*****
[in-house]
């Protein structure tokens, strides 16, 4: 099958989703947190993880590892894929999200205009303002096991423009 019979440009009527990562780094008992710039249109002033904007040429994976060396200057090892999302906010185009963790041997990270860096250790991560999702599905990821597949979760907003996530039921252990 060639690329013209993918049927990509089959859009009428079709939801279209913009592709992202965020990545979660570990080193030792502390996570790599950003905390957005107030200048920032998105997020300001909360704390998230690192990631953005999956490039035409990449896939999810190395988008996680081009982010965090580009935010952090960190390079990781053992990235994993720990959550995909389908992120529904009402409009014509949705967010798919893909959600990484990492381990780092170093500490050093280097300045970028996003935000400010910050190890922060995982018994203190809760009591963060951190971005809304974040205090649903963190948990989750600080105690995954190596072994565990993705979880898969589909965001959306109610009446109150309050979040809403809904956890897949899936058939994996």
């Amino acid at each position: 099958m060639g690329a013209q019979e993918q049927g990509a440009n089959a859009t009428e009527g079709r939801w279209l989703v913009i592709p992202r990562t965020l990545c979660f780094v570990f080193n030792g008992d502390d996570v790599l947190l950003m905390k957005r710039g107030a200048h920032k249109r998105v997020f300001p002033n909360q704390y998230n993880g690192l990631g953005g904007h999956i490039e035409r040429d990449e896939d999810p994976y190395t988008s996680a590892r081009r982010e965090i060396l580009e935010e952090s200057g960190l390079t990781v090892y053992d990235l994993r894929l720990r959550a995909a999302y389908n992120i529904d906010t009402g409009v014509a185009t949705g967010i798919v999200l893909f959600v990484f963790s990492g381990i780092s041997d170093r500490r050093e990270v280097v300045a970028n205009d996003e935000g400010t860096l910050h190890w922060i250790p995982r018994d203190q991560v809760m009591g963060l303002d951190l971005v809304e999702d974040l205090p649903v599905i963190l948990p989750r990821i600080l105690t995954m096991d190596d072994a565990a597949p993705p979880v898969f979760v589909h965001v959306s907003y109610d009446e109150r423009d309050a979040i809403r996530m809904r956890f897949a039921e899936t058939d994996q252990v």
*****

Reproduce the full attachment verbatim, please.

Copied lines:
[in-house]
């Protein structure tokens, strides 16, 4: 099958989703947190993880590892894929999200205009303002096991423009 019979440009009527990562780094008992710039249109002033904007040429994976060396200057090892999302906010185009963790041997990270860096250790991560999702599905990821597949979760907003996530039921252990 060639690329013209993918049927990509089959859009009428079709939801279209913009592709992202965020990545979660570990080193030792502390996570790599950003905390957005107030200048920032998105997020300001909360704390998230690192990631953005999956490039035409990449896939999810190395988008996680081009982010965090580009935010952090960190390079990781053992990235994993720990959550995909389908992120529904009402409009014509949705967010798919893909959600990484990492381990780092170093500490050093280097300045970028996003935000400010910050190890922060995982018994203190809760009591963060951190971005809304974040205090649903963190948990989750600080105690995954190596072994565990993705979880898969589909965001959306109610009446109150309050979040809403809904956890897949899936058939994996």
């Amino acid at each position: 099958m060639g690329a013209q019979e993918q049927g990509a440009n089959a859009t009428e009527g079709r939801w279209l989703v913009i592709p992202r990562t965020l990545c979660f780094v570990f080193n030792g008992d502390d996570v790599l947190l950003m905390k957005r710039g107030a200048h920032k249109r998105v997020f300001p002033n909360q704390y998230n993880g690192l990631g953005g904007h999956i490039e035409r040429d990449e896939d999810p994976y190395t988008s996680a590892r081009r982010e965090i060396l580009e935010e952090s200057g960190l390079t990781v090892y053992d990235l994993r894929l720990r959550a995909a999302y389908n992120i529904d906010t009402g409009v014509a185009t949705g967010i798919v999200l893909f959600v990484f963790s990492g381990i780092s041997d170093r500490r050093e990270v280097v300045a970028n205009d996003e935000g400010t860096l910050h190890w922060i250790p995982r018994d203190q991560v809760m009591g963060l303002d951190l971005v809304e999702d974040l205090p649903v599905i963190l948990p989750r990821i600080l105690t995954m096991d190596d072994a565990a597949p993705p979880v898969f979760v589909h965001v959306s907003y109610d009446e109150r423009d309050a979040i809403r996530m809904r956890f897949a039921e899936t058939d994996q252990v």